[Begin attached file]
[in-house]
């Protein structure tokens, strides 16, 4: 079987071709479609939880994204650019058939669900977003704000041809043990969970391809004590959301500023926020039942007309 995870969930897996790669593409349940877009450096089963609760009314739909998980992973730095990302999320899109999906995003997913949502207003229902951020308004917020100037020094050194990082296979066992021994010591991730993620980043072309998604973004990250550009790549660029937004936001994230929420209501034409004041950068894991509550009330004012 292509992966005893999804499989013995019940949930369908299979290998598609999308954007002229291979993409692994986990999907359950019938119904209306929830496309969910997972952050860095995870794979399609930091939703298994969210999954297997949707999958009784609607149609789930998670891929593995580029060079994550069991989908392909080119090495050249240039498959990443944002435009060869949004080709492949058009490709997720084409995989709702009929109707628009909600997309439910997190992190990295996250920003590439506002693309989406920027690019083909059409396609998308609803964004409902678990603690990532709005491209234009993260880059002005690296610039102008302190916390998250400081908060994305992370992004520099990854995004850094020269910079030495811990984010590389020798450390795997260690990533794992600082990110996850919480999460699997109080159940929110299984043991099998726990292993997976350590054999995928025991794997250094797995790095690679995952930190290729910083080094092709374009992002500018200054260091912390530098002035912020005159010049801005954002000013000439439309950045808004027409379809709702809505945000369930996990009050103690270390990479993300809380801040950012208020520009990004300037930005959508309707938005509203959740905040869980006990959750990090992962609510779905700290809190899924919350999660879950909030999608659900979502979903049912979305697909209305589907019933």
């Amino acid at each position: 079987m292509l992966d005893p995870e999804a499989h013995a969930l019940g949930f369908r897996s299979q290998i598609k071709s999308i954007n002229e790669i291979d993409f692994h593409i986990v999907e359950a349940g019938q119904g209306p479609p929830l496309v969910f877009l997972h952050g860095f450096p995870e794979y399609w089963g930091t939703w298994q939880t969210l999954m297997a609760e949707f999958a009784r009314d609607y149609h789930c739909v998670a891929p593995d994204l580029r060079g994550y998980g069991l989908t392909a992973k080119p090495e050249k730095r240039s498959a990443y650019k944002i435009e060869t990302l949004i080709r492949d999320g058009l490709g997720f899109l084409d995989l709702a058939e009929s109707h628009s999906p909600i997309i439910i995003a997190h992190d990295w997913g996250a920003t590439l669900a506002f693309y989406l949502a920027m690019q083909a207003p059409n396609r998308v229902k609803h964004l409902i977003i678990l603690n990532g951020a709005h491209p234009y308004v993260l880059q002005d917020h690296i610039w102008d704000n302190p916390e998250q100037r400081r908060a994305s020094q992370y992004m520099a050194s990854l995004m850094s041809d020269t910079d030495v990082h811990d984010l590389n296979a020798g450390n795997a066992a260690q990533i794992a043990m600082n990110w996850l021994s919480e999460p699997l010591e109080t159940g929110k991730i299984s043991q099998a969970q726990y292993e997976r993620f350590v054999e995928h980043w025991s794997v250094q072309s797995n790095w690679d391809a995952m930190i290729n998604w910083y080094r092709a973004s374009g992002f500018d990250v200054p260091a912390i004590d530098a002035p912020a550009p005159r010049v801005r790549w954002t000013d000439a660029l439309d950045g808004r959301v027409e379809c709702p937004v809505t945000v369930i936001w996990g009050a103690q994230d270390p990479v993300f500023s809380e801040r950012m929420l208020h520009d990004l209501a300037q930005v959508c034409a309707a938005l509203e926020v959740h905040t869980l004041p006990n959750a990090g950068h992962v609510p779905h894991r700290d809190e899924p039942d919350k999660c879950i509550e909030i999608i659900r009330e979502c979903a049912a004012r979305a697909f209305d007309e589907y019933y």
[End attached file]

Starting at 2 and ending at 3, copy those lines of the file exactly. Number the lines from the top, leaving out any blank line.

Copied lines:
């Protein structure tokens, strides 16, 4: 079987071709479609939880994204650019058939669900977003704000041809043990969970391809004590959301500023926020039942007309 995870969930897996790669593409349940877009450096089963609760009314739909998980992973730095990302999320899109999906995003997913949502207003229902951020308004917020100037020094050194990082296979066992021994010591991730993620980043072309998604973004990250550009790549660029937004936001994230929420209501034409004041950068894991509550009330004012 292509992966005893999804499989013995019940949930369908299979290998598609999308954007002229291979993409692994986990999907359950019938119904209306929830496309969910997972952050860095995870794979399609930091939703298994969210999954297997949707999958009784609607149609789930998670891929593995580029060079994550069991989908392909080119090495050249240039498959990443944002435009060869949004080709492949058009490709997720084409995989709702009929109707628009909600997309439910997190992190990295996250920003590439506002693309989406920027690019083909059409396609998308609803964004409902678990603690990532709005491209234009993260880059002005690296610039102008302190916390998250400081908060994305992370992004520099990854995004850094020269910079030495811990984010590389020798450390795997260690990533794992600082990110996850919480999460699997109080159940929110299984043991099998726990292993997976350590054999995928025991794997250094797995790095690679995952930190290729910083080094092709374009992002500018200054260091912390530098002035912020005159010049801005954002000013000439439309950045808004027409379809709702809505945000369930996990009050103690270390990479993300809380801040950012208020520009990004300037930005959508309707938005509203959740905040869980006990959750990090992962609510779905700290809190899924919350999660879950909030999608659900979502979903049912979305697909209305589907019933």
């Amino acid at each position: 079987m292509l992966d005893p995870e999804a499989h013995a969930l019940g949930f369908r897996s299979q290998i598609k071709s999308i954007n002229e790669i291979d993409f692994h593409i986990v999907e359950a349940g019938q119904g209306p479609p929830l496309v969910f877009l997972h952050g860095f450096p995870e794979y399609w089963g930091t939703w298994q939880t969210l999954m297997a609760e949707f999958a009784r009314d609607y149609h789930c739909v998670a891929p593995d994204l580029r060079g994550y998980g069991l989908t392909a992973k080119p090495e050249k730095r240039s498959a990443y650019k944002i435009e060869t990302l949004i080709r492949d999320g058009l490709g997720f899109l084409d995989l709702a058939e009929s109707h628009s999906p909600i997309i439910i995003a997190h992190d990295w997913g996250a920003t590439l669900a506002f693309y989406l949502a920027m690019q083909a207003p059409n396609r998308v229902k609803h964004l409902i977003i678990l603690n990532g951020a709005h491209p234009y308004v993260l880059q002005d917020h690296i610039w102008d704000n302190p916390e998250q100037r400081r908060a994305s020094q992370y992004m520099a050194s990854l995004m850094s041809d020269t910079d030495v990082h811990d984010l590389n296979a020798g450390n795997a066992a260690q990533i794992a043990m600082n990110w996850l021994s919480e999460p699997l010591e109080t159940g929110k991730i299984s043991q099998a969970q726990y292993e997976r993620f350590v054999e995928h980043w025991s794997v250094q072309s797995n790095w690679d391809a995952m930190i290729n998604w910083y080094r092709a973004s374009g992002f500018d990250v200054p260091a912390i004590d530098a002035p912020a550009p005159r010049v801005r790549w954002t000013d000439a660029l439309d950045g808004r959301v027409e379809c709702p937004v809505t945000v369930i936001w996990g009050a103690q994230d270390p990479v993300f500023s809380e801040r950012m929420l208020h520009d990004l209501a300037q930005v959508c034409a309707a938005l509203e926020v959740h905040t869980l004041p006990n959750a990090g950068h992962v609510p779905h894991r700290d809190e899924p039942d919350k999660c879950i509550e909030i999608i659900r009330e979502c979903a049912a004012r979305a697909f209305d007309e589907y019933y």